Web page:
The formidable mass of Madame Moreau stalked the length of the wooden bar. Plumes of smoke parted before Madame and swirled in her unsmiling wake, a serge-clad battleship in search of an enemy. Dangerous at any time, this night her eyes were sharp with anger. A pointed finger and one of Madame’s sharp glances were usually sufficient to quiet any squabble amongst the clientele. On the rare occasion when some fool persisted, one of her grim and silent sons materialized as if from nowhere. Then trouble was made to disappear, most often cast out a back door and into the manure pile.
While his wife kept order, Henri Moreau lurked in his vaulted lair. The arched cellar was lined with brick and the ceiling curved low, all the better to contain the proprietor’s dark thoughts. He remembered the long road that led back to the island of his birth. A poor third son marrying a poor third daughter. No hope of inheriting even a meager spadeful of Sardinian soil. He and Doloretta, married for love so young, nowhere to go but away. And so, they made their way north, to a new country, a new language, invented new names for themselves. They recast themselves as citizens of France, new members of the Third Republic. They supplied the unspoken needs; served the wine, the brandy, the women. Modest beginnings, yes, but it was a start, the first trickles of the money needed to build a family fortune. With the passing of years, the family grew strong and set down deep roots. It was Henri’s singular dream that someday, perhaps long after his death, the family would become something more; something stronger, more powerful, reaching into the future.
The head of the Moreau clan had a bottle of brandy at his elbow and he smoked a black cheroot. The cigar smoke twisted and swirled in the wavering candlelight. Over the decades, he served men drink and he listened with care. Much had he heard. When men were deep in their cups, or deep in the arms of a hired lover, they shared the secrets that weighed down their hearts. They shared their own shame, and the guilt of others, tales of graft and theft on a massive scale. The pompous generals who purloined food deliveries, stole truckloads of boots, plundered whole railcars of supplies. All of it sold on the black market and the money disappeared into their silk pockets. Their theft was monumental, and it was hidden beneath the shining cloth of patriotism. Yes, he had learned enough to bring them to their own well-deserved ruin. Henri knew the darkness hidden beneath the bright ribbons and shining medals, the gleaming stars of their ridiculous uniforms. They would give him the sacrifice he demanded.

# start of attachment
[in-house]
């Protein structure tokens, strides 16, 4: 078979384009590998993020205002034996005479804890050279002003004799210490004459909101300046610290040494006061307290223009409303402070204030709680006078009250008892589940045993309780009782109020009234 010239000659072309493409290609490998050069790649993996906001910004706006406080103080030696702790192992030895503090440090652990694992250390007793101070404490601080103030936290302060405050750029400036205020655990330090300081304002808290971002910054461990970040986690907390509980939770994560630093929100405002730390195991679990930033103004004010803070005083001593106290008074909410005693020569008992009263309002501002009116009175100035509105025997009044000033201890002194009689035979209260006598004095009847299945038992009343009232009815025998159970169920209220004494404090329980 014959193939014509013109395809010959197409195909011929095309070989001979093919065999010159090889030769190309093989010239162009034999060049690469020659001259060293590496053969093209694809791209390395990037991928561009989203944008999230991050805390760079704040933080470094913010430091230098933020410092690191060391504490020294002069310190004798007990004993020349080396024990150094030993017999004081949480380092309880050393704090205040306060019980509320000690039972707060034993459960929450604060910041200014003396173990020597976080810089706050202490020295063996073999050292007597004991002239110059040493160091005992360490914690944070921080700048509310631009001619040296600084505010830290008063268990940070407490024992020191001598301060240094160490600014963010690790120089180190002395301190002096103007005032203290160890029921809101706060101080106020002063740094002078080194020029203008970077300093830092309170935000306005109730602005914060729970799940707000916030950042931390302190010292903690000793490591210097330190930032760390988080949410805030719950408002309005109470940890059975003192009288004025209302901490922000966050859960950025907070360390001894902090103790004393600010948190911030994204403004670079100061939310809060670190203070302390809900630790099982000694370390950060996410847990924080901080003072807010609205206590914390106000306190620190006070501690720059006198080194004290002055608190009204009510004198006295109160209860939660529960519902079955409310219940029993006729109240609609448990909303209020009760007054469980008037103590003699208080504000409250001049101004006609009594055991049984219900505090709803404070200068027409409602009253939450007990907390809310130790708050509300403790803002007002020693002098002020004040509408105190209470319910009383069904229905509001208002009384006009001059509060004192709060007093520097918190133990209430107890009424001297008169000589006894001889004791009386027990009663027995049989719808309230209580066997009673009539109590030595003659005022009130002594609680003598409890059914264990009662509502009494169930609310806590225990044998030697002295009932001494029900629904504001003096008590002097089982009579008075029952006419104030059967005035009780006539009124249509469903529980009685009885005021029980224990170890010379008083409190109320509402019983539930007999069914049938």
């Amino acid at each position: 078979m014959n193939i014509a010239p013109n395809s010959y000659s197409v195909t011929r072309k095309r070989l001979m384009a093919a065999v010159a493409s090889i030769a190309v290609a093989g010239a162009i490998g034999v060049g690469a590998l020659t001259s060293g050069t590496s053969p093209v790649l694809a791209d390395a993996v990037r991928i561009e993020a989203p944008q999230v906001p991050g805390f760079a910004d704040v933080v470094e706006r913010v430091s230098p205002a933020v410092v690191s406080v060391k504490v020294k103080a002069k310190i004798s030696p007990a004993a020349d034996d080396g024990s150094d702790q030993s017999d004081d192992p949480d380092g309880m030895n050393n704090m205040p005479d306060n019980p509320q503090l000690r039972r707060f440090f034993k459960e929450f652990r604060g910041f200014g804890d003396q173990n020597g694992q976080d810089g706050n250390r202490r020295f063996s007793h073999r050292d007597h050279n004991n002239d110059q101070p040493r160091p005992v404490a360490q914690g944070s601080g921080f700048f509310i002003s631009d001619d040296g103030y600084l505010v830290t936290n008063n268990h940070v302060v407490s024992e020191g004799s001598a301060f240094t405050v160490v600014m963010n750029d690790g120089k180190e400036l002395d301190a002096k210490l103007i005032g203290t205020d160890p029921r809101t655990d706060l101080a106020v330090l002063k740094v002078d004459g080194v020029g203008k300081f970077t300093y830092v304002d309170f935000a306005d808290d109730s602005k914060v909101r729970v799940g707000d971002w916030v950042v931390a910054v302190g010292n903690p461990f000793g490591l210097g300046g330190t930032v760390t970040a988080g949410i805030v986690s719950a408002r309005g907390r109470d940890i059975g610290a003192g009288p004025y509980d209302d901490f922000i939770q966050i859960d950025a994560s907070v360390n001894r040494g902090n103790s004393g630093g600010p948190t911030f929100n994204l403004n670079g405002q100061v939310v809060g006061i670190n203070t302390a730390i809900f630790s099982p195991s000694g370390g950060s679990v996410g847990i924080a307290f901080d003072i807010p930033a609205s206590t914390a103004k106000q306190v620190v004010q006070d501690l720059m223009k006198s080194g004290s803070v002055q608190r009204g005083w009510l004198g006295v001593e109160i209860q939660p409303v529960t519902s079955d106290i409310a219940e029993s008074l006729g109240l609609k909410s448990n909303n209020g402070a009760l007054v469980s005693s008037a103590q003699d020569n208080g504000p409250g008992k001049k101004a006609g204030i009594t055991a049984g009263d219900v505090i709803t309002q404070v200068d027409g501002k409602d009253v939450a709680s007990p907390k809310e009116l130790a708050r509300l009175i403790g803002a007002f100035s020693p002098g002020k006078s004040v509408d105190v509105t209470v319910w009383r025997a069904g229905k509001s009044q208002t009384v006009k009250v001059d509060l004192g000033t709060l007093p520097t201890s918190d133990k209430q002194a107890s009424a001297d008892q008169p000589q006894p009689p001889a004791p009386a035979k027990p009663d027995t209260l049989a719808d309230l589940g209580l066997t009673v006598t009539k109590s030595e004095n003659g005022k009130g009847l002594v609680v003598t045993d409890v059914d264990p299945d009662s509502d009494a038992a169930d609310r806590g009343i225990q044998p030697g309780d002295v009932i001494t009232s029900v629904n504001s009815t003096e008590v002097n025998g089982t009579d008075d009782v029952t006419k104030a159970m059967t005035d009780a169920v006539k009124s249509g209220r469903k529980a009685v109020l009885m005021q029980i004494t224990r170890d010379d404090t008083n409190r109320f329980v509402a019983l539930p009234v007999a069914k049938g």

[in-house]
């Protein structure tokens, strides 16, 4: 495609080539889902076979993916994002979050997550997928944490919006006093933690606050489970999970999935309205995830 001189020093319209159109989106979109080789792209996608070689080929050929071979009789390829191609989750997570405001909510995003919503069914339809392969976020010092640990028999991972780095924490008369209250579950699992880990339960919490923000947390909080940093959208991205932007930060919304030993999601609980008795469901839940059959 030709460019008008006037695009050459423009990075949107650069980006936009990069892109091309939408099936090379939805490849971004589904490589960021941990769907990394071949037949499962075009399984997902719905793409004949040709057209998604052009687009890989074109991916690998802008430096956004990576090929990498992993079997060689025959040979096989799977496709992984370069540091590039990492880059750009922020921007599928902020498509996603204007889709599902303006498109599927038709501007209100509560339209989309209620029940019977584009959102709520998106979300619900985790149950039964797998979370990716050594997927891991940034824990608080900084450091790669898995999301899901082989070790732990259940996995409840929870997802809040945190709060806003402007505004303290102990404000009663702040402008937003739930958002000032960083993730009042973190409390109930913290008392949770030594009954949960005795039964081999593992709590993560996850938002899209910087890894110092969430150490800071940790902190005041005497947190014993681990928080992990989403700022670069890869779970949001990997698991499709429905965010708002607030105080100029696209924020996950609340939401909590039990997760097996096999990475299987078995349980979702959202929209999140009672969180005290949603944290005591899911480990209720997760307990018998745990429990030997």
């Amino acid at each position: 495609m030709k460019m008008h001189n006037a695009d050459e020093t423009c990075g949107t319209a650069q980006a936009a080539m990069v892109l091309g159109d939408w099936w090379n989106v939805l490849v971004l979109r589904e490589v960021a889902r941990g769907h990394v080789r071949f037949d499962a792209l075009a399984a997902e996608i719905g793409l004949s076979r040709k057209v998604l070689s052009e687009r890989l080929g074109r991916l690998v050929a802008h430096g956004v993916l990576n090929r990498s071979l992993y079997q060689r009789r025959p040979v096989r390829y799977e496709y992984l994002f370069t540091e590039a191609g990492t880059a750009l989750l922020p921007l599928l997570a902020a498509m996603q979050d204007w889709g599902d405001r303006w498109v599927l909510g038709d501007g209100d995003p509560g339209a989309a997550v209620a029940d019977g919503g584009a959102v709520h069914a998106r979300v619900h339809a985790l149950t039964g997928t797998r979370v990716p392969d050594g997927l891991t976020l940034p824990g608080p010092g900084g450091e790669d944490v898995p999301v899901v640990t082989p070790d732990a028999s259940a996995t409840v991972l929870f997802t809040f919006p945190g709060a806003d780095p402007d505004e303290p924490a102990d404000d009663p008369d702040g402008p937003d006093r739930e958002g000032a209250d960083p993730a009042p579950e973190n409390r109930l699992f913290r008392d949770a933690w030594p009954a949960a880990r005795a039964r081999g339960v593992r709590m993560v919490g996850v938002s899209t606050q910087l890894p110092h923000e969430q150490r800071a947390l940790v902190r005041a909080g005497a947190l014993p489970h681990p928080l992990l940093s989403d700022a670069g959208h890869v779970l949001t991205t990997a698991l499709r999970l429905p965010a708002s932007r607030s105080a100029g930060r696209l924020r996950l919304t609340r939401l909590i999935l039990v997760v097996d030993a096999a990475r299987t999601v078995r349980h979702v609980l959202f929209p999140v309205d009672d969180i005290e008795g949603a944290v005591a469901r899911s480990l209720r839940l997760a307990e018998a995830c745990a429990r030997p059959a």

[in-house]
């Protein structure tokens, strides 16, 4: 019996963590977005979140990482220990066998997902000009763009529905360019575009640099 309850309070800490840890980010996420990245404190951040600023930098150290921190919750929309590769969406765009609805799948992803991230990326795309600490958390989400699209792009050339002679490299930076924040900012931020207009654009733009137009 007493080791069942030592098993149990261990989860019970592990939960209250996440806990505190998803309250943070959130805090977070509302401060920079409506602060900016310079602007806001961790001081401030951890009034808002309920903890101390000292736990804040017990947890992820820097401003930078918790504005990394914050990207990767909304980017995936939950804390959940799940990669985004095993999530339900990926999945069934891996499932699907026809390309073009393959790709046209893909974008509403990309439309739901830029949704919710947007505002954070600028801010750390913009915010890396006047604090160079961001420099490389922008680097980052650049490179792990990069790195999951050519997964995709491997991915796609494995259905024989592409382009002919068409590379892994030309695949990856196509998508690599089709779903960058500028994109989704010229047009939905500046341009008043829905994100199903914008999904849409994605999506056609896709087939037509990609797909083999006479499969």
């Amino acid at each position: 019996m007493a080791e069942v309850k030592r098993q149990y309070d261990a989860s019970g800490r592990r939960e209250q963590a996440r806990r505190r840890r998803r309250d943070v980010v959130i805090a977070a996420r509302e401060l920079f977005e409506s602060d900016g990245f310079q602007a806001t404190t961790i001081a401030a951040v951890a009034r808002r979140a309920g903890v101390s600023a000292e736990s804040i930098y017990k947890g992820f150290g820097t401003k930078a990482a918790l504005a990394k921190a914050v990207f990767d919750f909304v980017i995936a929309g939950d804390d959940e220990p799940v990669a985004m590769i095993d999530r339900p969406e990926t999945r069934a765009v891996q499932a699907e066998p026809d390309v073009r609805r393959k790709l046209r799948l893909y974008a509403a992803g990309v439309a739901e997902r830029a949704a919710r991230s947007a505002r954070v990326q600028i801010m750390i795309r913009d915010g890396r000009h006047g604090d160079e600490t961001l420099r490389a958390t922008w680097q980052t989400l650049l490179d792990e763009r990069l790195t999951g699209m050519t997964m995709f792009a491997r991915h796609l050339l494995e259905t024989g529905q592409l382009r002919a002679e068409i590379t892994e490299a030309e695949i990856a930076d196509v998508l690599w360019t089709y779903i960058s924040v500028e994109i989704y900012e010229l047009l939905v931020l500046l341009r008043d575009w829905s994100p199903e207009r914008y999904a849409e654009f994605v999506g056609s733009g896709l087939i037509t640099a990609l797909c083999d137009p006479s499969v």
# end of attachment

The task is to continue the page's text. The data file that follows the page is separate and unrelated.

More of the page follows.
The brandy left a thread of fire in his throat and with a heavy hand he poured another. My daughter, my beautiful Collette, our only girl! These craven generals, they ask for forgiveness, for understanding. They do not come themselves but send that pathetic subprefect to plead their case. Merde, what kind of weakling do they take me for? Not in one thousand years will I forgive or forget. The Germans, the French, even the English; they will each give me one of their own. Yes, they will pay the blood debt that is owed to me. They are all jackals, these pompous officers, without honor but not without fear. Their secrets laid bare to the light of day; this is their darkest nightmare. They would kill me, certainement, but doubt gnaws at them. In their doubt, they question each other. Who else has Moreau told? Who else of his black clan knows our business? Henri blew out a cloud of smoke and the candlelight flickered. Secrets, mon Dieu, they are dangerous things.
* * *